Disclaimer: The views expressed in this article are those of the author and do not necessarily reflect the views of the Economic Times – ET Edge Insights, its management, or its members

With the world going through so much in such a short span of time, global logistics and supply chains are once again facing several challenges. But taking these in its stride, the sector has been evolving, learning and unlearning, keeping its eyes fixed on two important aspects, that have now become the foundations for the new normal – optimisation and agility!

Resilient supply chains’ has been a buzzword for a while now. So much so that the $100-billion Tata Group’s Chairman N Chandrasekaran has put supply chain resilience as the company’s top strategy theme along with digital, new energy, and health. Resilience is reaction, resistance and unwavering grit in the face of an unfathomable crisis. It is the only power factor that can help withstand, predict and overcome disruptions for an unbroken supply chain.

The pandemic taught us to be resilient in the face of challenges and agile supply chains have been an answer to that. Through tech adoption and effective use of resources, the sector can now, more than ever before, rise up higher to meet the current demands of the new business ecosystem, right from e-retail, no contact deliveries, reverse logistics, dark stores and the surge in temperature-controlled storage and transport. However, these efforts would not be complete unless optimisation, as a key disruptor, is practiced at the group level!

Here’s a checklist for logistics and supply chain service providers to streamline operations and drive efficiency:

  1. By effectively leveraging emerging tech like AI and Big Data, it is possible to ensure resources – both human and capital, are adequately optimised. From mapping the shortest routes, enabling efficient last mile deliveries, and real-time tracking and monitoring of shipments, to ensuring better inventory management, staffing and scheduling of warehouse and transport staff as well as, tech adoption can help enhance productivity and efficiency, at lower costs.
  2. In case of interstate and international shipments, leverage route optimisation and real time tracking along with consolidation of shipments can go a long way in reducing overheads and ensuring timely and efficient movement of goods. This is especially true in case of cargo that needs specialised transport conditions like controlled temperatures, as this can help tremendously optimise time, costs and operations.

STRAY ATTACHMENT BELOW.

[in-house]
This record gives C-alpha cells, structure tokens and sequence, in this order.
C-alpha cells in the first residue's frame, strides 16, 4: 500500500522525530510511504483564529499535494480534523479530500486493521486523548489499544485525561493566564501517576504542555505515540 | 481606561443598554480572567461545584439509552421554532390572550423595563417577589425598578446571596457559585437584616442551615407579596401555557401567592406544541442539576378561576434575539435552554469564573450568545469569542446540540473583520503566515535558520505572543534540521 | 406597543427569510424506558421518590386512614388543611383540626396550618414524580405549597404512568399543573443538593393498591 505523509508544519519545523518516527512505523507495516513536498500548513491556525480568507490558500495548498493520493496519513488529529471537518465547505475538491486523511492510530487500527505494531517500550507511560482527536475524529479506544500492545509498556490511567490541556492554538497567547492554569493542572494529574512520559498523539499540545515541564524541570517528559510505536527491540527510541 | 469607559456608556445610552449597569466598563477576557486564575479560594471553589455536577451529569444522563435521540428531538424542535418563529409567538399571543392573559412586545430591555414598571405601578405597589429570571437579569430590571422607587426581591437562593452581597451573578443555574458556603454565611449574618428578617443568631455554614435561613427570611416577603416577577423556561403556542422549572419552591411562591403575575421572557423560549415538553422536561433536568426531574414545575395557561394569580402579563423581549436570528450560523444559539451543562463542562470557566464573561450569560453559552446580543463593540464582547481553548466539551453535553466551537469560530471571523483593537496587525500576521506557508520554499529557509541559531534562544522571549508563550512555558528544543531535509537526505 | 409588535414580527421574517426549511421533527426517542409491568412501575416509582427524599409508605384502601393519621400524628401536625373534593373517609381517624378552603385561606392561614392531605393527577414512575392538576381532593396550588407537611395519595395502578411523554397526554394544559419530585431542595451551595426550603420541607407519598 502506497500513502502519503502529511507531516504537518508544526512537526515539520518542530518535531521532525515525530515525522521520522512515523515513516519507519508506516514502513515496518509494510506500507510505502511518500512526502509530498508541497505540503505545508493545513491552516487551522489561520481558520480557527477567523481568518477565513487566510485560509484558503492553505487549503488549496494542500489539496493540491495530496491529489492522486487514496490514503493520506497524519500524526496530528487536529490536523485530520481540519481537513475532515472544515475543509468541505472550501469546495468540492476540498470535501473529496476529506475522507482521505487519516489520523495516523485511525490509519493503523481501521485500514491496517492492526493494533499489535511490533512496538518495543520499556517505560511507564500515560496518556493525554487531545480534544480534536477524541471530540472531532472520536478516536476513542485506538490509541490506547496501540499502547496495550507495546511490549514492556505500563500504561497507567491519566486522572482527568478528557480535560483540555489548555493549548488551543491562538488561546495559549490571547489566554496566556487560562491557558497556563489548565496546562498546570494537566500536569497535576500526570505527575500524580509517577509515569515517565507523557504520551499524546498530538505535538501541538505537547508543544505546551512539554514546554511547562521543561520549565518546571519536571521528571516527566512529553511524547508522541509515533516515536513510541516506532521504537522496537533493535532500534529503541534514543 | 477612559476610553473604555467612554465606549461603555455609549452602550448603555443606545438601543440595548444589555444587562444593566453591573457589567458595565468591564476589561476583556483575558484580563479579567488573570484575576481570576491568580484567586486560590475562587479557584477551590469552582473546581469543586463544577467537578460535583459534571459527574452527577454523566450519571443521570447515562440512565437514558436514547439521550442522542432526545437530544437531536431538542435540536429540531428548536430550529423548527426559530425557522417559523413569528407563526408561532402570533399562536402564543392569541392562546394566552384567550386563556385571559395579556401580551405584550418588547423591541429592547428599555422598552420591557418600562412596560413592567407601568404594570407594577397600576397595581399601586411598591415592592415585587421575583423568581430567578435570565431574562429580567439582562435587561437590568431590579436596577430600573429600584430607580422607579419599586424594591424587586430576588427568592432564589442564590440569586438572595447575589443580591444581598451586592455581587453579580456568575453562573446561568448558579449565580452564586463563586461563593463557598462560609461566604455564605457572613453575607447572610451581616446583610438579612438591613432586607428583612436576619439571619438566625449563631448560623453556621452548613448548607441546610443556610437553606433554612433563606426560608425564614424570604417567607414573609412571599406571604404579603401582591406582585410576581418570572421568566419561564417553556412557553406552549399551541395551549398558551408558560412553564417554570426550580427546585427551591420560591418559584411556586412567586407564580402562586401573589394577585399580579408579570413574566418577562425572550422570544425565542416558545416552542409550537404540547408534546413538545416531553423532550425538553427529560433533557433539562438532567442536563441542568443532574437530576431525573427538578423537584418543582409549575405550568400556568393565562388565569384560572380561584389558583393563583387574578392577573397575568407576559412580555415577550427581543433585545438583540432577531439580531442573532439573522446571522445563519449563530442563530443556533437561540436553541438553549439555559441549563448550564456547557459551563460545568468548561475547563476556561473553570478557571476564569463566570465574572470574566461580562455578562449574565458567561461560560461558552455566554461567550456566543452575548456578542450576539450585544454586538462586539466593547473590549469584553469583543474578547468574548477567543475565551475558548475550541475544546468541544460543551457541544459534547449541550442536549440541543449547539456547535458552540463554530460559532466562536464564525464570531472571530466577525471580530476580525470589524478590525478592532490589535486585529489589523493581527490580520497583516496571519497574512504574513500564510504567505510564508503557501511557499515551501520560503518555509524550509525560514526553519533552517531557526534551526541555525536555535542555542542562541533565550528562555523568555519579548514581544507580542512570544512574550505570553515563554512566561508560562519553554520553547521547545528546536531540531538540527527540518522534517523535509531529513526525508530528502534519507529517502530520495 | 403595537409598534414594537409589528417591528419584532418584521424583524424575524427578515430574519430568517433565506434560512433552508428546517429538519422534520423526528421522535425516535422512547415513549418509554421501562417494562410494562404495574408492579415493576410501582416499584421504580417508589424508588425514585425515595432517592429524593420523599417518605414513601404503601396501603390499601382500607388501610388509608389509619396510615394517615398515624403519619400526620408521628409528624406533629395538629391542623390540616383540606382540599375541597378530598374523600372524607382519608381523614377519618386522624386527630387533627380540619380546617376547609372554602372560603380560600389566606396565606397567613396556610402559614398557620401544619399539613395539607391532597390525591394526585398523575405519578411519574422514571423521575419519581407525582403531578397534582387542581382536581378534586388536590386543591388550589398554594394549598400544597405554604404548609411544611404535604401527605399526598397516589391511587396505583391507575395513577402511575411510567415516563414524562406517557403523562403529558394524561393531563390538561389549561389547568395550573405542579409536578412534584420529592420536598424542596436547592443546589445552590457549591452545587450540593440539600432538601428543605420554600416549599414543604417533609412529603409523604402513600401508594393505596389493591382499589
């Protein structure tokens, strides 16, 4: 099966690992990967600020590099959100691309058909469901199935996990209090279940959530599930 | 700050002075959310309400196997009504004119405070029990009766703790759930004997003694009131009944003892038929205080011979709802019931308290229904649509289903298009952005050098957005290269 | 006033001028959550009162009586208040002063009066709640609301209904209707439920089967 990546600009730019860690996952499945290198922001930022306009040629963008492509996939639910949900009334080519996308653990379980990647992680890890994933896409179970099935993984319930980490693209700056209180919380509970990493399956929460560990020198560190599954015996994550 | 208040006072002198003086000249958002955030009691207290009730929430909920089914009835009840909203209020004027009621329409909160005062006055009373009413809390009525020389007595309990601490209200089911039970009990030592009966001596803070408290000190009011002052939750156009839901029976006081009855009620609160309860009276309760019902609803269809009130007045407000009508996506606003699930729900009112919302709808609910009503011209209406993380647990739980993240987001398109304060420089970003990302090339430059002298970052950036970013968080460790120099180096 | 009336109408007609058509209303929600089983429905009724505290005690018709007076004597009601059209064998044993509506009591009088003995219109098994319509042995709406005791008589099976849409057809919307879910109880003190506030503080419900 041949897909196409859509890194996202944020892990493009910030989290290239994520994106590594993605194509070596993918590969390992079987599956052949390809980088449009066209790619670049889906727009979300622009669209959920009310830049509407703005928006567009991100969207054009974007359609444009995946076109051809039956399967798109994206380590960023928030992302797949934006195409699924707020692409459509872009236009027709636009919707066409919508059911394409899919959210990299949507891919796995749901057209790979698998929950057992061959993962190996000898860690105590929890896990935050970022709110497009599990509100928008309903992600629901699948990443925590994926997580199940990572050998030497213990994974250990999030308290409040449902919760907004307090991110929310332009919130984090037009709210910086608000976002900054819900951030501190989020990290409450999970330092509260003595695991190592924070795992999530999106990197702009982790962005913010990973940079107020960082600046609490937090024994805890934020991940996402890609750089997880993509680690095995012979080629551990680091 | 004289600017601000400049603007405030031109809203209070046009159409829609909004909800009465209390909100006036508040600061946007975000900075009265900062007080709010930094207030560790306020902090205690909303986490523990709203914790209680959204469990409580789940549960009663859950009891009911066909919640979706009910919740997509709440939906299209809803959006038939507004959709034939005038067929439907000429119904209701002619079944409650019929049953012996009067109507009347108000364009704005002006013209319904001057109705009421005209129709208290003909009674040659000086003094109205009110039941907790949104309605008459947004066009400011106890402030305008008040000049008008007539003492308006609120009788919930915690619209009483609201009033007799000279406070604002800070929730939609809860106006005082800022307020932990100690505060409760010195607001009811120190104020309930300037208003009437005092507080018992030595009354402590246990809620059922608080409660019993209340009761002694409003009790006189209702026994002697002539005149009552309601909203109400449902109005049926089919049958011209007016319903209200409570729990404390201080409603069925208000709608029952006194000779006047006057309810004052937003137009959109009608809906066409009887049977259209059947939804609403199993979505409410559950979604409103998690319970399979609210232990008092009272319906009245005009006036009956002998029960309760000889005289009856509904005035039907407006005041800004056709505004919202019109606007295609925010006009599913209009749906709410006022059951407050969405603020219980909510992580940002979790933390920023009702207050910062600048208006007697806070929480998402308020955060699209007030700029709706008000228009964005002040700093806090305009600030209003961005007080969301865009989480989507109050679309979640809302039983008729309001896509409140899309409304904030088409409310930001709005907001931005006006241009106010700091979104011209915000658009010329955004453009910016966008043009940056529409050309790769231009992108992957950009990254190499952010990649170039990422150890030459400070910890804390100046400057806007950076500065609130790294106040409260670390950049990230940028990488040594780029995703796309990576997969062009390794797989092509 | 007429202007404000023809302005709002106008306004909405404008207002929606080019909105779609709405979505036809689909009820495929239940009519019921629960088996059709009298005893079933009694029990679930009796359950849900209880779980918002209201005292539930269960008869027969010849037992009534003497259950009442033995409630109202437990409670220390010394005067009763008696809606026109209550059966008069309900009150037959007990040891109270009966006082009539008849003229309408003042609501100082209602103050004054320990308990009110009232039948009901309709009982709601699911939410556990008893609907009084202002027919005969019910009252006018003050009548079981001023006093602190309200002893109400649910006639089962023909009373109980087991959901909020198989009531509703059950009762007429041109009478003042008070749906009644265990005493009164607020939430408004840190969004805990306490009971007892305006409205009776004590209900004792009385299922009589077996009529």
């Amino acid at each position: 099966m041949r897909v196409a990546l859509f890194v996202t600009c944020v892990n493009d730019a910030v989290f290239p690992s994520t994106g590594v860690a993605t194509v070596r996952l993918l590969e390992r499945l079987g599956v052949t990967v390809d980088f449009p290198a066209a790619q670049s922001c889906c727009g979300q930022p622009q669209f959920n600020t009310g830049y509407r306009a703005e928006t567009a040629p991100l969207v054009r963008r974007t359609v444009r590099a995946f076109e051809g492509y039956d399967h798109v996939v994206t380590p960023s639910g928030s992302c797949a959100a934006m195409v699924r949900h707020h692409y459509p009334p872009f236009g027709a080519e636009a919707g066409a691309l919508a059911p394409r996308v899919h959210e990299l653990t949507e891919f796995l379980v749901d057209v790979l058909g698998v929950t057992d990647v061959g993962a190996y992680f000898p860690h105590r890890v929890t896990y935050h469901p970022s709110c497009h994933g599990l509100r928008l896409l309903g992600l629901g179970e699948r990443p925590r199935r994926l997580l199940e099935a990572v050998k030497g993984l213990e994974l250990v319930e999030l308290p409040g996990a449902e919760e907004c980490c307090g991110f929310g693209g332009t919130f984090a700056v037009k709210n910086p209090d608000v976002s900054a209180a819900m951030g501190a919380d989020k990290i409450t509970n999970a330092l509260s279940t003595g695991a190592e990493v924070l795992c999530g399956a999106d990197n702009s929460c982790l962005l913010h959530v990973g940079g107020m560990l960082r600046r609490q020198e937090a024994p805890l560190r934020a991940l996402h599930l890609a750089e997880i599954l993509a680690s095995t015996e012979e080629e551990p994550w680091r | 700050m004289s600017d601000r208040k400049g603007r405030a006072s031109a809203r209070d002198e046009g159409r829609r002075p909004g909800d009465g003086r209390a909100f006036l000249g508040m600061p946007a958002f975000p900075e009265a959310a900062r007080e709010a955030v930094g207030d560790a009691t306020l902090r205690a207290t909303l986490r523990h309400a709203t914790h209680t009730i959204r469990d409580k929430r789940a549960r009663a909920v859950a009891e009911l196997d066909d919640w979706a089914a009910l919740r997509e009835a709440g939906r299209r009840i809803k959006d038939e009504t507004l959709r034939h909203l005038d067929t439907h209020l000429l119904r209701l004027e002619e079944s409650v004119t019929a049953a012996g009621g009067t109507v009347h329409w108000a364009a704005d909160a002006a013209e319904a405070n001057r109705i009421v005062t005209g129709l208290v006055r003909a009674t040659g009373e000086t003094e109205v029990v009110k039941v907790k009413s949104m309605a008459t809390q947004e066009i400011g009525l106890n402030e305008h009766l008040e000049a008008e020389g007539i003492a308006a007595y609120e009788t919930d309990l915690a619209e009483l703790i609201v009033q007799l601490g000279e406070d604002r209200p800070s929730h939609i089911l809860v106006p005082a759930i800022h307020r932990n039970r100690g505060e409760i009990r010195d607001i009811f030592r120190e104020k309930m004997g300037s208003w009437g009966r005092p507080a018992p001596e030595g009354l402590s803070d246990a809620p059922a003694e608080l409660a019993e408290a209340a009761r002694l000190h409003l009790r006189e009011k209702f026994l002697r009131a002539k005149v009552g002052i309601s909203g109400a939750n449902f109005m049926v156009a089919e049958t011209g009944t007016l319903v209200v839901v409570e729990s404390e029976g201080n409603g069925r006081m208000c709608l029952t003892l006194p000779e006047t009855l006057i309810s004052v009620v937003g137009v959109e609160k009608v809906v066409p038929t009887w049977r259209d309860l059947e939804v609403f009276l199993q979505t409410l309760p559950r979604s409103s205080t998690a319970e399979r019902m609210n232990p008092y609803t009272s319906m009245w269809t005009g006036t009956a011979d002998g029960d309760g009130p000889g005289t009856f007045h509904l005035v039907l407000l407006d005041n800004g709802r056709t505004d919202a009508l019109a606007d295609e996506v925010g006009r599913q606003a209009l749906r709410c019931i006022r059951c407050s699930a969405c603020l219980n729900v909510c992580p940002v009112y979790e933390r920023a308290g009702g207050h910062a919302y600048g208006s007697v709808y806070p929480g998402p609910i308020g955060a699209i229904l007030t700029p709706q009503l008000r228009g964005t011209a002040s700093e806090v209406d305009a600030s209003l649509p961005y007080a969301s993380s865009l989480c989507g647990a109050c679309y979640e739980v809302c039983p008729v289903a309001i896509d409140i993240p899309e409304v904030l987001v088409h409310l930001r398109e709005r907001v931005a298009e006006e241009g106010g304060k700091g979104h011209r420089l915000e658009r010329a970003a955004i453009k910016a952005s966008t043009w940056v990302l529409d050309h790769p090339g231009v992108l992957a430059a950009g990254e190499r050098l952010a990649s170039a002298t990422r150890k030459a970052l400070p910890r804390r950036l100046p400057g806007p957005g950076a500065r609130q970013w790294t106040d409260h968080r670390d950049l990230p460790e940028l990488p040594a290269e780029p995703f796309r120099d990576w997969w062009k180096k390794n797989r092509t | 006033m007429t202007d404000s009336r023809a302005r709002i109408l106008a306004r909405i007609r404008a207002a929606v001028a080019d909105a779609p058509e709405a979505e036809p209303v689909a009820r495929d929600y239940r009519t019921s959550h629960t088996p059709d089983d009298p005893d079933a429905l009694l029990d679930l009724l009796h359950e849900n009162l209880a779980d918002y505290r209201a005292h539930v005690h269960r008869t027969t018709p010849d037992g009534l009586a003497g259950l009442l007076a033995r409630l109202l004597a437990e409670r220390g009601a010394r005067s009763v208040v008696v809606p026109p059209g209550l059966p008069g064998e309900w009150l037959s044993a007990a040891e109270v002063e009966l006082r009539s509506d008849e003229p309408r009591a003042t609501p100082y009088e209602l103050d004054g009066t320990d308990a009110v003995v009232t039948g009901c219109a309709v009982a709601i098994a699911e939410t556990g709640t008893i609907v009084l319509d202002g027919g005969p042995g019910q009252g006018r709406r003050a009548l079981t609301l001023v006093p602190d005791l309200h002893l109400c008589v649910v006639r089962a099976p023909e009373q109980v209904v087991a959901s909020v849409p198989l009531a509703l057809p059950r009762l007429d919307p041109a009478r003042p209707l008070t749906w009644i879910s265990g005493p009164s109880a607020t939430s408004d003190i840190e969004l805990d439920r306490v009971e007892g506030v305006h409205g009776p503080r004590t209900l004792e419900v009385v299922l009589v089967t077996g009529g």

3. An agile and optimised supply chain network is the regionalisation of national/ state level logistics hubs. The wider the regional network, the more robust the supply chain. The current government directive of building Logistic Parks near ports and airports is a great step in this direction. But this also needs to be supplemented with individual efforts where businesses and logistics service providers can create a wider access to localised storage and supply chain hubs so as to enhance reach and supply.
  4. Employing local workforce, with flexible shifts, including work from home or remote working options for office staff, can be vital to ensure business continuity and operational efficiency as it cuts down risks of attrition while ensuring trained staff continues to work and grow with the company, helping build agility while building a skilled and stable workforce.
  5. One of the key aspects of a supply chain is effective demand and supply planning. When building effective agile supply chains, one needs to consider the changing consumer demands, re-assess the possible supply burdens and constrains and prepare a contingency by leveraging effective warehousing infrastructure. By ensuring well planned and strategic movement of good and ensuring localised warehouses are equipped to offer easy access to market, one can help mitigate possible demand-supply crisis, thus supporting a strong and agile network.

Future-proofing your warehouse

Undeniably so, your warehouse remains the most important and usually undermined organ of the supply chain. It is the confluence point of inventory, distribution and data. Warehouses are central to any company’s reputation, as it creates and fulfils customer orders.

Warehouse management systems can help reap immense benefits, especially in simplifying and standardizing processes that lead to increased efficiency and decrease the chance of errors, especially in inbound and outbound fulfilment.

With real-time inventory and transaction visibility, WMS is truly the answer to bolstering supply chain resilience in the face of possible disruptions.

Warehouse automation: Changing the landscape

Warehouse automation is the use of various technologies—robotics, conveyors, cloud-based applications, etc.— to eliminate human error from operations. Automated tasks can include the retrieval, sorting, and packaging of inventory while humans replace low-level responsibilities for the management of tech solutions.

Supply chains have always been looked at from the vantage point of ensuring efficiency. Between striving for cost-reduction and seeking an agile supply chain, the question remains that which one reigns supreme.

While demanding a flexible or agile supply chains is the new buzz word, we should always keep in mind that the specific industry or customer needs a specific supply chain – as each variant comes with its own cost structures, process and technology maturity.

By

Tariq Ahmed, Editor and Co-Founder at Logistics Insider

Disclaimer: The views expressed in this article are those of the author and do not necessarily reflect the views of the Economic Times – ET Edge Insights, its management, or its members